I figure Titus brought it because he's with an Indian dude, but do white people have to be, to be aware of others?



Titus said...

Althouse, I know about the Oil Boom about there but it aint getting me to actually go there and see it.

Oil boom doesn't sound that fab to me...personally.

I want creative economy not oil boom economy people around me. The creative economy peeps make me feel safe and secure. Oil boom....not so safe and secure.

But I am very happy for North Dakota.

Talk to me when they become a high tech, biotech, healthcare, startup hub. If Zipcar, Hubway, Facebook, Google, Travelocity, Linkedin, Yelp, Genzyme, Biogen, Alkermes relocate there my ears will listen.

Also, the winters.....

And lastly the peeps. I need swarthy people of color to oggle.

Titus said...

Crack, I may even oggle you if I see you working the runway outside my penthouse.

I like all colors, and yes I a married the Indian dude, but I do enjoy the colored man: I have done every Latin Country-South American, Central America, Carribien, Trinidad Tobago, Jamaica, Haity, Nigeria, Somalia, Rawanda, Pakistan, Syria, Lebanon, Saudi Arabia, Morocco, Egypt, Kuwait, Iran, Iraq, Algeria, Nepal, Bhutan, Sri Lanka, Madagascar, Sudan, South Africa, Compton, Roxbury, Dorchester, Mattapan-and I thank all of you from the bottom of my white midwestern heart. You flyover white women don't know what you are missing.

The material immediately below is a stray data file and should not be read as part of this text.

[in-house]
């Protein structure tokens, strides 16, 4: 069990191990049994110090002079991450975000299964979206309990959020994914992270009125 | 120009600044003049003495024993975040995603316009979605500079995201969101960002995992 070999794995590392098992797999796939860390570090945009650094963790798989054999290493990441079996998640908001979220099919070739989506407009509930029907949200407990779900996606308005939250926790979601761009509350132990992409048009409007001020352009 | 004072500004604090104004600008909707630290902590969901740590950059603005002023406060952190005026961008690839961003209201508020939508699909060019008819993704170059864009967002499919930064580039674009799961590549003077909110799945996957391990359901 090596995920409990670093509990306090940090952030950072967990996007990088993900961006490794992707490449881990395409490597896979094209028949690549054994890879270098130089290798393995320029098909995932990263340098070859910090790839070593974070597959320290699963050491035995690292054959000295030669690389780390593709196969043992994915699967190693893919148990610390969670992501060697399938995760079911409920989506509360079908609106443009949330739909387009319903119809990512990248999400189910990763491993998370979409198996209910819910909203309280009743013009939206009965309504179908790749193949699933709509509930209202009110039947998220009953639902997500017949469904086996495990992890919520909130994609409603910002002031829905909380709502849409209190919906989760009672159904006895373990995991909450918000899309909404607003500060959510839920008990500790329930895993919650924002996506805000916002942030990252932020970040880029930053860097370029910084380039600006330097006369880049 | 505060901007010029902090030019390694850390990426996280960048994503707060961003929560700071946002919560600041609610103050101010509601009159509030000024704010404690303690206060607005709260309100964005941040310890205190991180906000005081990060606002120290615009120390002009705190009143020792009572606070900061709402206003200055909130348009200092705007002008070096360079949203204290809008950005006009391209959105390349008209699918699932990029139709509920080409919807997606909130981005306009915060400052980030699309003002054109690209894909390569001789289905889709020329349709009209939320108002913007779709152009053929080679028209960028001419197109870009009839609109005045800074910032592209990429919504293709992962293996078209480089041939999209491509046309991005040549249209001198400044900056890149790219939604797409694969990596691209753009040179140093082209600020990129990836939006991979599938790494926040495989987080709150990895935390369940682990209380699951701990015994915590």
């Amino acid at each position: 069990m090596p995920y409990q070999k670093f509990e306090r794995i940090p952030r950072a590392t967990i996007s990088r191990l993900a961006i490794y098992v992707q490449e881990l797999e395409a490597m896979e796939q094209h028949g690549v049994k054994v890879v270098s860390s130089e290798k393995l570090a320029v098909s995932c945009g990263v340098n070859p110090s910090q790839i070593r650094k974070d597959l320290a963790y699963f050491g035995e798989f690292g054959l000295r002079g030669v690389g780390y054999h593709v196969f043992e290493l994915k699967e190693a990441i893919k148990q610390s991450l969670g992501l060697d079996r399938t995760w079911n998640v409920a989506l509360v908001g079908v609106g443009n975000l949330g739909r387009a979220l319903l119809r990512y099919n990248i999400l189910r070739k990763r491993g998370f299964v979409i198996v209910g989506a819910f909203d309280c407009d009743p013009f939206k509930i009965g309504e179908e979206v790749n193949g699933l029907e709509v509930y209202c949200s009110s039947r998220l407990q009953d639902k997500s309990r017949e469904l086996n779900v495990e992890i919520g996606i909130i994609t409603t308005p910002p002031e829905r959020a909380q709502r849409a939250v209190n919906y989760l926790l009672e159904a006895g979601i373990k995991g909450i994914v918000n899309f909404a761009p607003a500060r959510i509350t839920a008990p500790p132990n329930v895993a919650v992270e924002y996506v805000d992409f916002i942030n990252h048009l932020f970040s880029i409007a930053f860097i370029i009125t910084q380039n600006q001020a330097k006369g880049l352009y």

It is so forbidden and hot and maybe even a little dangerous, but you know sometimes when I have had it it has actually been very vanilla and boring....but the dangerous and thugged out experience make up for it.

Thank you blacks for giving me some of the best sex ever.

I don't care for chinkys though. Small hogs and boring sex.

I am a whore for exotic dark hog.